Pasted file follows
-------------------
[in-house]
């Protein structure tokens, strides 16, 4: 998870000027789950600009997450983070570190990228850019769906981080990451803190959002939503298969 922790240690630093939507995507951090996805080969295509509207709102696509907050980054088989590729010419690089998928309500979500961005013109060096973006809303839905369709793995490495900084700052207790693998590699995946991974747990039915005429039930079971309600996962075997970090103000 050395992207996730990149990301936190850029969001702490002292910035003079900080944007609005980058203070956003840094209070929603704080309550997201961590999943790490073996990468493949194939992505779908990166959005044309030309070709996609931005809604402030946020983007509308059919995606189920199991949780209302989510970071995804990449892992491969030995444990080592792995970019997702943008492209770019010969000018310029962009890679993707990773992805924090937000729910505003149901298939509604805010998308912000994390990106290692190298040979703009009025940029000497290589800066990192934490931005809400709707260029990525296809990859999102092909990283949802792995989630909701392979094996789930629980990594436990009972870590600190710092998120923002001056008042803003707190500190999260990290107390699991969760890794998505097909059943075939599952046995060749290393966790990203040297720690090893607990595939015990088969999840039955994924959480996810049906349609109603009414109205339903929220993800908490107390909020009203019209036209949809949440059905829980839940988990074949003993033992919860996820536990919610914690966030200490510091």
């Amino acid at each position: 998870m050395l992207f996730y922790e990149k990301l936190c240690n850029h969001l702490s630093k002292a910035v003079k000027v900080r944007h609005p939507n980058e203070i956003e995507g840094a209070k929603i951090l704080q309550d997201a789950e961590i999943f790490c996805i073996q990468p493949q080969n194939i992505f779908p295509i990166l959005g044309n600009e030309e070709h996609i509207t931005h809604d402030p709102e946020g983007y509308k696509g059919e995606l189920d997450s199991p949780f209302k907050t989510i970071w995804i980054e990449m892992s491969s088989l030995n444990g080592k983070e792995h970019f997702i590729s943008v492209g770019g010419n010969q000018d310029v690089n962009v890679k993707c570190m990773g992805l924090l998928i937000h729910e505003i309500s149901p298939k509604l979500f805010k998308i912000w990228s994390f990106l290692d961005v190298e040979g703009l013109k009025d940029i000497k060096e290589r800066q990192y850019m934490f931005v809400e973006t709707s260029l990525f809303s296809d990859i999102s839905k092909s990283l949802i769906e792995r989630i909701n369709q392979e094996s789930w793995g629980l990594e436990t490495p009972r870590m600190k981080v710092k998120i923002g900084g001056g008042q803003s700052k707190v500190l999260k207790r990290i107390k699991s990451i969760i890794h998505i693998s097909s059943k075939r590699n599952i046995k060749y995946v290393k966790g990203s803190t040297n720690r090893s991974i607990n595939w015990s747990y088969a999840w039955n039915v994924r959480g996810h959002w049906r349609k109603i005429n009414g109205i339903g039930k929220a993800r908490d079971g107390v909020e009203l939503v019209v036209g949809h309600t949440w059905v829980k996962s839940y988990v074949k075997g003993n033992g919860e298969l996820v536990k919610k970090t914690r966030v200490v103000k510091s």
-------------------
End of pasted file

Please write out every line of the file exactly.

[in-house]
């Protein structure tokens, strides 16, 4: 998870000027789950600009997450983070570190990228850019769906981080990451803190959002939503298969 922790240690630093939507995507951090996805080969295509509207709102696509907050980054088989590729010419690089998928309500979500961005013109060096973006809303839905369709793995490495900084700052207790693998590699995946991974747990039915005429039930079971309600996962075997970090103000 050395992207996730990149990301936190850029969001702490002292910035003079900080944007609005980058203070956003840094209070929603704080309550997201961590999943790490073996990468493949194939992505779908990166959005044309030309070709996609931005809604402030946020983007509308059919995606189920199991949780209302989510970071995804990449892992491969030995444990080592792995970019997702943008492209770019010969000018310029962009890679993707990773992805924090937000729910505003149901298939509604805010998308912000994390990106290692190298040979703009009025940029000497290589800066990192934490931005809400709707260029990525296809990859999102092909990283949802792995989630909701392979094996789930629980990594436990009972870590600190710092998120923002001056008042803003707190500190999260990290107390699991969760890794998505097909059943075939599952046995060749290393966790990203040297720690090893607990595939015990088969999840039955994924959480996810049906349609109603009414109205339903929220993800908490107390909020009203019209036209949809949440059905829980839940988990074949003993033992919860996820536990919610914690966030200490510091």
């Amino acid at each position: 998870m050395l992207f996730y922790e990149k990301l936190c240690n850029h969001l702490s630093k002292a910035v003079k000027v900080r944007h609005p939507n980058e203070i956003e995507g840094a209070k929603i951090l704080q309550d997201a789950e961590i999943f790490c996805i073996q990468p493949q080969n194939i992505f779908p295509i990166l959005g044309n600009e030309e070709h996609i509207t931005h809604d402030p709102e946020g983007y509308k696509g059919e995606l189920d997450s199991p949780f209302k907050t989510i970071w995804i980054e990449m892992s491969s088989l030995n444990g080592k983070e792995h970019f997702i590729s943008v492209g770019g010419n010969q000018d310029v690089n962009v890679k993707c570190m990773g992805l924090l998928i937000h729910e505003i309500s149901p298939k509604l979500f805010k998308i912000w990228s994390f990106l290692d961005v190298e040979g703009l013109k009025d940029i000497k060096e290589r800066q990192y850019m934490f931005v809400e973006t709707s260029l990525f809303s296809d990859i999102s839905k092909s990283l949802i769906e792995r989630i909701n369709q392979e094996s789930w793995g629980l990594e436990t490495p009972r870590m600190k981080v710092k998120i923002g900084g001056g008042q803003s700052k707190v500190l999260k207790r990290i107390k699991s990451i969760i890794h998505i693998s097909s059943k075939r590699n599952i046995k060749y995946v290393k966790g990203s803190t040297n720690r090893s991974i607990n595939w015990s747990y088969a999840w039955n039915v994924r959480g996810h959002w049906r349609k109603i005429n009414g109205i339903g039930k929220a993800r908490d079971g107390v909020e009203l939503v019209v036209g949809h309600t949440w059905v829980k996962s839940y988990v074949k075997g003993n033992g919860e298969l996820v536990k919610k970090t914690r966030v200490v103000k510091s």